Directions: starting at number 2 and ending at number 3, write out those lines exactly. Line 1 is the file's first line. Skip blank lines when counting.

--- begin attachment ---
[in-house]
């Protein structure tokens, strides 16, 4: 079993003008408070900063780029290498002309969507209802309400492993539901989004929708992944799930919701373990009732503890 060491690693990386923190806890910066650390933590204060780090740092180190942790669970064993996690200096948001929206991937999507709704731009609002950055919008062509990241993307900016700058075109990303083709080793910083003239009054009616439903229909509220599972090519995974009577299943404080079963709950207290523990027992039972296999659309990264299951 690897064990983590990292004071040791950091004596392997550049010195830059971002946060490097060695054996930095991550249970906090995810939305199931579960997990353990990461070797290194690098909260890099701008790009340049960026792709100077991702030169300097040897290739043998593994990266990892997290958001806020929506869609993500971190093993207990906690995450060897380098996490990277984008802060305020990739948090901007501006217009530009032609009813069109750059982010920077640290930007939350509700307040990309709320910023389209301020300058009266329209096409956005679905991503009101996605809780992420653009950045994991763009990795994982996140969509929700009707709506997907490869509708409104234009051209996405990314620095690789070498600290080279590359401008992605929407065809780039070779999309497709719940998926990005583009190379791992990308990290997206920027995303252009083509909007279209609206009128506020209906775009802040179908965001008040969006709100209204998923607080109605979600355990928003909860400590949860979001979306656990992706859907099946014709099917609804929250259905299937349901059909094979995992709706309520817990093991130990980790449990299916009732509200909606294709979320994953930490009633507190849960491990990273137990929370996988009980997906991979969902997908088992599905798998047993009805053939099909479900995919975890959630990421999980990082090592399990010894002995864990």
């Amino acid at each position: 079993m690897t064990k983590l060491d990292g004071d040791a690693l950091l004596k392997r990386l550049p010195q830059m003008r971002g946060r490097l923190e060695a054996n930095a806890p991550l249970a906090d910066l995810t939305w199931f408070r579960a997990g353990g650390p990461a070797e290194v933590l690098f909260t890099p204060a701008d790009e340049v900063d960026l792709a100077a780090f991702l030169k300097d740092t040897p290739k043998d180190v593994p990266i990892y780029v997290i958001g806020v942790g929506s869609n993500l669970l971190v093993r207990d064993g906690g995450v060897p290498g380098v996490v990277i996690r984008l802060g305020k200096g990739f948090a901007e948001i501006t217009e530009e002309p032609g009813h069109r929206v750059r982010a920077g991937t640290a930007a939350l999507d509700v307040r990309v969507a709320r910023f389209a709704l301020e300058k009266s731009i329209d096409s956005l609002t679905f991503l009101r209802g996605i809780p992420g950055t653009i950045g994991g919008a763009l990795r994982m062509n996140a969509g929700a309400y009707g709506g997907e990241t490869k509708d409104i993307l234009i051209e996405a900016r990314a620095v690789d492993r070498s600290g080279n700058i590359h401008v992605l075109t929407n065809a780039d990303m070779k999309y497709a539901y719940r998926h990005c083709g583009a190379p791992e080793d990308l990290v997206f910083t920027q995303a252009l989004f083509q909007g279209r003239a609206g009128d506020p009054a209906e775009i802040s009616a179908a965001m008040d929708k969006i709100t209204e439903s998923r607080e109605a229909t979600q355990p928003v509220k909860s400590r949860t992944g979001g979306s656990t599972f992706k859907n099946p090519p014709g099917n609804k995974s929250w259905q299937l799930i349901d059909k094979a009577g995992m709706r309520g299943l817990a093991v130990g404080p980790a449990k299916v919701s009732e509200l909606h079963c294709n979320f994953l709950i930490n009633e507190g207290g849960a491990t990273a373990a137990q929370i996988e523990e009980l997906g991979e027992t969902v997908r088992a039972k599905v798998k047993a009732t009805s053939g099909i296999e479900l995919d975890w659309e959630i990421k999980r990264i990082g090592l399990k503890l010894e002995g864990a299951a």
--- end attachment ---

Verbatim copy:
């Protein structure tokens, strides 16, 4: 079993003008408070900063780029290498002309969507209802309400492993539901989004929708992944799930919701373990009732503890 060491690693990386923190806890910066650390933590204060780090740092180190942790669970064993996690200096948001929206991937999507709704731009609002950055919008062509990241993307900016700058075109990303083709080793910083003239009054009616439903229909509220599972090519995974009577299943404080079963709950207290523990027992039972296999659309990264299951 690897064990983590990292004071040791950091004596392997550049010195830059971002946060490097060695054996930095991550249970906090995810939305199931579960997990353990990461070797290194690098909260890099701008790009340049960026792709100077991702030169300097040897290739043998593994990266990892997290958001806020929506869609993500971190093993207990906690995450060897380098996490990277984008802060305020990739948090901007501006217009530009032609009813069109750059982010920077640290930007939350509700307040990309709320910023389209301020300058009266329209096409956005679905991503009101996605809780992420653009950045994991763009990795994982996140969509929700009707709506997907490869509708409104234009051209996405990314620095690789070498600290080279590359401008992605929407065809780039070779999309497709719940998926990005583009190379791992990308990290997206920027995303252009083509909007279209609206009128506020209906775009802040179908965001008040969006709100209204998923607080109605979600355990928003909860400590949860979001979306656990992706859907099946014709099917609804929250259905299937349901059909094979995992709706309520817990093991130990980790449990299916009732509200909606294709979320994953930490009633507190849960491990990273137990929370996988009980997906991979969902997908088992599905798998047993009805053939099909479900995919975890959630990421999980990082090592399990010894002995864990």
């Amino acid at each position: 079993m690897t064990k983590l060491d990292g004071d040791a690693l950091l004596k392997r990386l550049p010195q830059m003008r971002g946060r490097l923190e060695a054996n930095a806890p991550l249970a906090d910066l995810t939305w199931f408070r579960a997990g353990g650390p990461a070797e290194v933590l690098f909260t890099p204060a701008d790009e340049v900063d960026l792709a100077a780090f991702l030169k300097d740092t040897p290739k043998d180190v593994p990266i990892y780029v997290i958001g806020v942790g929506s869609n993500l669970l971190v093993r207990d064993g906690g995450v060897p290498g380098v996490v990277i996690r984008l802060g305020k200096g990739f948090a901007e948001i501006t217009e530009e002309p032609g009813h069109r929206v750059r982010a920077g991937t640290a930007a939350l999507d509700v307040r990309v969507a709320r910023f389209a709704l301020e300058k009266s731009i329209d096409s956005l609002t679905f991503l009101r209802g996605i809780p992420g950055t653009i950045g994991g919008a763009l990795r994982m062509n996140a969509g929700a309400y009707g709506g997907e990241t490869k509708d409104i993307l234009i051209e996405a900016r990314a620095v690789d492993r070498s600290g080279n700058i590359h401008v992605l075109t929407n065809a780039d990303m070779k999309y497709a539901y719940r998926h990005c083709g583009a190379p791992e080793d990308l990290v997206f910083t920027q995303a252009l989004f083509q909007g279209r003239a609206g009128d506020p009054a209906e775009i802040s009616a179908a965001m008040d929708k969006i709100t209204e439903s998923r607080e109605a229909t979600q355990p928003v509220k909860s400590r949860t992944g979001g979306s656990t599972f992706k859907n099946p090519p014709g099917n609804k995974s929250w259905q299937l799930i349901d059909k094979a009577g995992m709706r309520g299943l817990a093991v130990g404080p980790a449990k299916v919701s009732e509200l909606h079963c294709n979320f994953l709950i930490n009633e507190g207290g849960a491990t990273a373990a137990q929370i996988e523990e009980l997906g991979e027992t969902v997908r088992a039972k599905v798998k047993a009732t009805s053939g099909i296999e479900l995919d975890w659309e959630i990421k999980r990264i990082g090592l399990k503890l010894e002995g864990a299951a």